Prince of Persia Classic Hands-On
Jordan Mechner's original side-scrolling gem is on its way to Xbox Live Arcade with new window dressing, and it's still making us pull out our hair almost 20 years later.
Before Ubisoft's Montreal studio reimagined Prince of Persia with 2003's exemplary The Sands of Time, the franchise was known primarily as a 1989 side-scrolling action platformer on the PC from notable game designer Jordan Mechner. This genre was thriving on Nintendo's console at the time, but those games focused less on puzzle-solving and more on button-mashing your way through endless hordes of enemies. By contrast, Prince of Persia was more like the thinking man's platformer. It let you explore relatively complex levels; pull off precision jumps and rolls to bypass pitfalls, spikes, and other insidious booby traps; and engage in sword combat that actually required you to hit more than one button to win. The game was also incredibly difficult, which is at least as responsible for its indelible place in the gaming pantheon as its then-impressive gameplay innovations.
Now, Ubisoft is getting ready to deliver the same experience to Xbox Live Arcade with the aptly titled Prince of Persia Classic. The new game comes courtesy of Gameloft, a development house that's primarily focused on games for cell phones up to this point. But the new Xbox version seems just as fully featured as the original--more so, in fact--and it's gotten a nice graphical upgrade to boot. The storyline will be eminently familiar to anyone who played the old game (since it's the same), and only slightly less so to anyone who played The Sands of Time in the last few years. The evil vizier Jaffar has demanded the princess' hand in marriage, and after she rebuffed him, he cursed her with an enchanted hourglass that has given her exactly one hour to live. You'll take control of the prince, her true love, as you escape the palace dungeon, fight through the vizier's guards, traverse the castle, and rescue your princess before the bad guy works his evil magic.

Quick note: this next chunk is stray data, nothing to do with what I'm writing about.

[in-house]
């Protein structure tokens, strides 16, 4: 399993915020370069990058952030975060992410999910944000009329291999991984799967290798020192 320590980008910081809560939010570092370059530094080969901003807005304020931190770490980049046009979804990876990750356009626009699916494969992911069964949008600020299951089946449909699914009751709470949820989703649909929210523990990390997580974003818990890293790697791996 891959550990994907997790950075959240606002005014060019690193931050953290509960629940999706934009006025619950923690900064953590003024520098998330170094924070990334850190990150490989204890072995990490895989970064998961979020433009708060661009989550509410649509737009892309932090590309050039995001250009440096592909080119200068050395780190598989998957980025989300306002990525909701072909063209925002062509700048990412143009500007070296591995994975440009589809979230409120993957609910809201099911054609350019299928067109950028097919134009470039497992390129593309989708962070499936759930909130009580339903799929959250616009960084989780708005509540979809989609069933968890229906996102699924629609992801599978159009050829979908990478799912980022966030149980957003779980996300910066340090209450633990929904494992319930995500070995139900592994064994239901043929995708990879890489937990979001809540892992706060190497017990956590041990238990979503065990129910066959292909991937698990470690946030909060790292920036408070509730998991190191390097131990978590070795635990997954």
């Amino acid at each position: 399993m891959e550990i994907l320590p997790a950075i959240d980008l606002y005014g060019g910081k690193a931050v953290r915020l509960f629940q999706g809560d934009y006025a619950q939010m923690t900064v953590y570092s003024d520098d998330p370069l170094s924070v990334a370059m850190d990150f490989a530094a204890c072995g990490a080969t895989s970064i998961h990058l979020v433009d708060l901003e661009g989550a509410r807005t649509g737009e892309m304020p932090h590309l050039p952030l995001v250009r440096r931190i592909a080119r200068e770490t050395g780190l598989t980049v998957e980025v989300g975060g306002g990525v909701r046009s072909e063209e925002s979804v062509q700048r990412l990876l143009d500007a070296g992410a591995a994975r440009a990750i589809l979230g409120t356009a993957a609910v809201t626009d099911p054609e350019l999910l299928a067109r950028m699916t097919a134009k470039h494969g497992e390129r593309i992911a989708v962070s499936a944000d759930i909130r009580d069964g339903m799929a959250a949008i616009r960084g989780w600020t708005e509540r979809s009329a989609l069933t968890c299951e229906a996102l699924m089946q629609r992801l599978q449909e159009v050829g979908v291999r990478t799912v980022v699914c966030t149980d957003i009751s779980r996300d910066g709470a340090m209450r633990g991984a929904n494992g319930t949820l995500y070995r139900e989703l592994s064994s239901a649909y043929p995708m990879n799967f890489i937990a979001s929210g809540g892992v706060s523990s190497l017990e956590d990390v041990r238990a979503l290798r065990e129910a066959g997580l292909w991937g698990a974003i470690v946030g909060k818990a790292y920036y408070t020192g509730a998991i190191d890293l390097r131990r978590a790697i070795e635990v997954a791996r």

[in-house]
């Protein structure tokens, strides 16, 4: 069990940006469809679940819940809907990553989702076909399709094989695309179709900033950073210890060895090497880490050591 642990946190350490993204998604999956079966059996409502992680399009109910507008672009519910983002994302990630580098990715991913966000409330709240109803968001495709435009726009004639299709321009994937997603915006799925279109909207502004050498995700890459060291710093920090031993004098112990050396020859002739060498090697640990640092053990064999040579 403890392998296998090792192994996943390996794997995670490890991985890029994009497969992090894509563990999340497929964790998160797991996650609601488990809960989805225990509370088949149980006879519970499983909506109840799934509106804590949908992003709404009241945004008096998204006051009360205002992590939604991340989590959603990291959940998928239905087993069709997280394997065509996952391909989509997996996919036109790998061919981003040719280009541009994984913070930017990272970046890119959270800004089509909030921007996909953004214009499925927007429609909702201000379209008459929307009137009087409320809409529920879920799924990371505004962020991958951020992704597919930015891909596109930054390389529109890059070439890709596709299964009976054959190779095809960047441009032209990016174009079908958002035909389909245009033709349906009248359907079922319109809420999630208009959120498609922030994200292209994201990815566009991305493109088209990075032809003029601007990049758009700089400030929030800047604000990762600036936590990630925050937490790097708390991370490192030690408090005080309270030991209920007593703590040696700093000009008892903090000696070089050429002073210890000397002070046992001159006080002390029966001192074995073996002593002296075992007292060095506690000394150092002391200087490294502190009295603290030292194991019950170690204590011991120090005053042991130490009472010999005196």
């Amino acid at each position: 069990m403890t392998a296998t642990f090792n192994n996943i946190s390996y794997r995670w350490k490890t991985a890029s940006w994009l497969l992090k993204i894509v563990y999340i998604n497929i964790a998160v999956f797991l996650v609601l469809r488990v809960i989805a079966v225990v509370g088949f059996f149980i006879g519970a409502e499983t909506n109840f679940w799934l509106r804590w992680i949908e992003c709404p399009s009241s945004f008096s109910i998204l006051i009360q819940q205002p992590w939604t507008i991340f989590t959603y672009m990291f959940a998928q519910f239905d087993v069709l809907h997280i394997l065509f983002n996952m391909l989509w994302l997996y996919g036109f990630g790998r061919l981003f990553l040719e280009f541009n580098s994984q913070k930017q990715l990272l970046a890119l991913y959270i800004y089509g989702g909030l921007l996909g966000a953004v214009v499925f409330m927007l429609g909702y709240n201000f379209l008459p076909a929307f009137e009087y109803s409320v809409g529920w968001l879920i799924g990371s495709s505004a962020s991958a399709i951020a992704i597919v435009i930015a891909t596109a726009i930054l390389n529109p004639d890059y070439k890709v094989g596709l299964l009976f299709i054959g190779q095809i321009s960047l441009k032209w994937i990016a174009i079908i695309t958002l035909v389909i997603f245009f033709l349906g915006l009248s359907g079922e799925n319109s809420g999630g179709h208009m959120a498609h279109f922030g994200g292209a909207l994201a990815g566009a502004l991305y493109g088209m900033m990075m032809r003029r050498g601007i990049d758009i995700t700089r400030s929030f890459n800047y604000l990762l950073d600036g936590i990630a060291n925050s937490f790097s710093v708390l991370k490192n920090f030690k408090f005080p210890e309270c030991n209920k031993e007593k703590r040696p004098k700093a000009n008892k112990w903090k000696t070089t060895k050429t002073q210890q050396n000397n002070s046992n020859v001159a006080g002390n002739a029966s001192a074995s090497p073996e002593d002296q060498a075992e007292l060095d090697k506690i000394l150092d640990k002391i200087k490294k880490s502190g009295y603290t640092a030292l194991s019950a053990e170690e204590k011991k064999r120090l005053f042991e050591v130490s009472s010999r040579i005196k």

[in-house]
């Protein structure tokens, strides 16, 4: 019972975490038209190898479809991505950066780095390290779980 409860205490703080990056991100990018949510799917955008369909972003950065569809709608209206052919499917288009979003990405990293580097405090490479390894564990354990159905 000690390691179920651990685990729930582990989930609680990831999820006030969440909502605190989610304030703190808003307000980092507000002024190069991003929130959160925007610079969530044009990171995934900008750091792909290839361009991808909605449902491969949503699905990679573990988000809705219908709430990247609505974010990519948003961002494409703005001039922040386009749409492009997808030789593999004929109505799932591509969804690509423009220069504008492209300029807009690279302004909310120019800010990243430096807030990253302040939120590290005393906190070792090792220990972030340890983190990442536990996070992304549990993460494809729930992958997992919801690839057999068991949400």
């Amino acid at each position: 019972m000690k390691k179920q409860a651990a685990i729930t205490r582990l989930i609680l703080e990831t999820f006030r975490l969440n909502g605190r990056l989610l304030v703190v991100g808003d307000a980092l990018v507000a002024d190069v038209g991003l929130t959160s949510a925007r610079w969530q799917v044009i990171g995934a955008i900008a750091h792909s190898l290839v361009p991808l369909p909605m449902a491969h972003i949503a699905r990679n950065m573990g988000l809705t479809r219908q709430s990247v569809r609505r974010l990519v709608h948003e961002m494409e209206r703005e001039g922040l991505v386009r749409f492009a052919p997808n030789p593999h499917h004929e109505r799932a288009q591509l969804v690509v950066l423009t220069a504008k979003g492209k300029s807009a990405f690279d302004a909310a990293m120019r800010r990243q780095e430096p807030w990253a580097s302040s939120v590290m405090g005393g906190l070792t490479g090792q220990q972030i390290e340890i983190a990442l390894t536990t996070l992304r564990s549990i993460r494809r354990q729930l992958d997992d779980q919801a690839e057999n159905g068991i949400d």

Anyone who played Prince of Persia back in the day will know exactly what's going on here, since the levels are largely re-created straight from that version. Each level takes place on multiple levels, and jumping up to or dropping down to ledges to access new areas is integral to the gameplay. Expect lots of collapsing floor panels and timed door switches to keep you on your toes, too. The game's controls should feel familiar; there's a slight dead zone on the analog stick before you really start moving, and likewise, it takes the prince a moment to stop his forward momentum. So with all the spikes and deep pits in the levels, you have to be extremely precise with your movements to keep from dying.
Actually, forget that--you won't be able to prevent your eventual demise, and it will happen over and over. You'll miss grabbing a handhold or accidentally roll right onto a bed of spikes, and that will be that. And did we mention that the entire game is on a one-hour time limit? Luckily, this new game spreads checkpoints throughout each level, so when you die (not if), you won't always have to start back at the beginning of the level. Also, the game will save after each completed level, so you can pick up where you left off as you progress through the 14 stages of the game. You can also go back and play any of those levels once you've completed them to go for a quicker time or higher score. The game also offers time attack and survival modes, which will be tracked on Xbox Live leaderboards, so all you Prince of Persia fanatics can prove your mettle in a public forum if you must.
Again, not much has changed on the gameplay side in Prince of Persia Classic, from the five levels we've played through so far. But the visuals have certainly seen a nice update. Gameloft seems to be using some assets (like the prince's character model) from The Sands of Time--and if they're not actually lifted directly from that game, they're aesthetically similar enough that they might as well be. We're big fans of the 2D-gameplay-with-3D-graphics approach around here, and the developers seem to be using the technique in POP Classic nicely. The dungeon levels have torches that act as nice dynamic light sources, while the more brightly lit palace levels have sunlight streaming through the windows and a variety of other nice effects that complement the action well.
Prince of Persia Classic looks like it's going to be a nice, updated nostalgia piece for fans who remember the original, and it will also be an inexpensive and reasonably good-looking way for newcomers to find out how the whole series started in the first place. The game is due to hit Live Arcade in the third quarter of this year, and while Ubisoft hasn't announced how much it will cost just yet, we're thinking 800 points sounds like a fair price for this one. Not that we're dropping hints or anything.
Got a news tip or want to contact us directly? Email firstname.lastname@example.org